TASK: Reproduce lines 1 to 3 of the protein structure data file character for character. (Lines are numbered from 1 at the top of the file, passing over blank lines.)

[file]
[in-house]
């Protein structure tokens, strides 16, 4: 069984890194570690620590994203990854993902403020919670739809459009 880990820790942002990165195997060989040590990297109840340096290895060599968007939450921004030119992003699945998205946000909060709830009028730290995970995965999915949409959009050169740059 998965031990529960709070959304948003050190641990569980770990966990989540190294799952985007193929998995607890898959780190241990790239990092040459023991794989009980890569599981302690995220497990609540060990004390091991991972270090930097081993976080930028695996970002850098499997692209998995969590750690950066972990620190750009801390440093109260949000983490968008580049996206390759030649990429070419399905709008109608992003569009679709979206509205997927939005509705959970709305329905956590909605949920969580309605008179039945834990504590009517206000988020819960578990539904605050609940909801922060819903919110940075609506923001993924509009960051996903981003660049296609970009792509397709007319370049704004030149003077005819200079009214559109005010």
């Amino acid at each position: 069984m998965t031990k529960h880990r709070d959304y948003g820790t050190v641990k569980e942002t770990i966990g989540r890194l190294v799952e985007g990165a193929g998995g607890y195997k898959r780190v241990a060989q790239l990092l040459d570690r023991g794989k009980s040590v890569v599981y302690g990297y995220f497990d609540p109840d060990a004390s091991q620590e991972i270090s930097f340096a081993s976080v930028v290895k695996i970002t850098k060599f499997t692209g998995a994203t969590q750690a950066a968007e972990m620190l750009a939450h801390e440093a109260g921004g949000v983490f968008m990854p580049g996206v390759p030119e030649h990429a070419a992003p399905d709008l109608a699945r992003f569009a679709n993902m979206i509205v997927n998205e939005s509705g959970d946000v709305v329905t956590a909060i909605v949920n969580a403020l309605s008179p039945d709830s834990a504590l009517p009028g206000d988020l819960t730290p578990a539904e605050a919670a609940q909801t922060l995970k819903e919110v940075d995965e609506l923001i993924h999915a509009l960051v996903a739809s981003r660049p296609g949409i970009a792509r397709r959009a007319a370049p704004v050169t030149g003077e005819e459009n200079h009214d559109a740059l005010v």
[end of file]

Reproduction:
[in-house]
């Protein structure tokens, strides 16, 4: 069984890194570690620590994203990854993902403020919670739809459009 880990820790942002990165195997060989040590990297109840340096290895060599968007939450921004030119992003699945998205946000909060709830009028730290995970995965999915949409959009050169740059 998965031990529960709070959304948003050190641990569980770990966990989540190294799952985007193929998995607890898959780190241990790239990092040459023991794989009980890569599981302690995220497990609540060990004390091991991972270090930097081993976080930028695996970002850098499997692209998995969590750690950066972990620190750009801390440093109260949000983490968008580049996206390759030649990429070419399905709008109608992003569009679709979206509205997927939005509705959970709305329905956590909605949920969580309605008179039945834990504590009517206000988020819960578990539904605050609940909801922060819903919110940075609506923001993924509009960051996903981003660049296609970009792509397709007319370049704004030149003077005819200079009214559109005010």
């Amino acid at each position: 069984m998965t031990k529960h880990r709070d959304y948003g820790t050190v641990k569980e942002t770990i966990g989540r890194l190294v799952e985007g990165a193929g998995g607890y195997k898959r780190v241990a060989q790239l990092l040459d570690r023991g794989k009980s040590v890569v599981y302690g990297y995220f497990d609540p109840d060990a004390s091991q620590e991972i270090s930097f340096a081993s976080v930028v290895k695996i970002t850098k060599f499997t692209g998995a994203t969590q750690a950066a968007e972990m620190l750009a939450h801390e440093a109260g921004g949000v983490f968008m990854p580049g996206v390759p030119e030649h990429a070419a992003p399905d709008l109608a699945r992003f569009a679709n993902m979206i509205v997927n998205e939005s509705g959970d946000v709305v329905t956590a909060i909605v949920n969580a403020l309605s008179p039945d709830s834990a504590l009517p009028g206000d988020l819960t730290p578990a539904e605050a919670a609940q909801t922060l995970k819903e919110v940075d995965e609506l923001i993924h999915a509009l960051v996903a739809s981003r660049p296609g949409i970009a792509r397709r959009a007319a370049p704004v050169t030149g003077e005819e459009n200079h009214d559109a740059l005010v």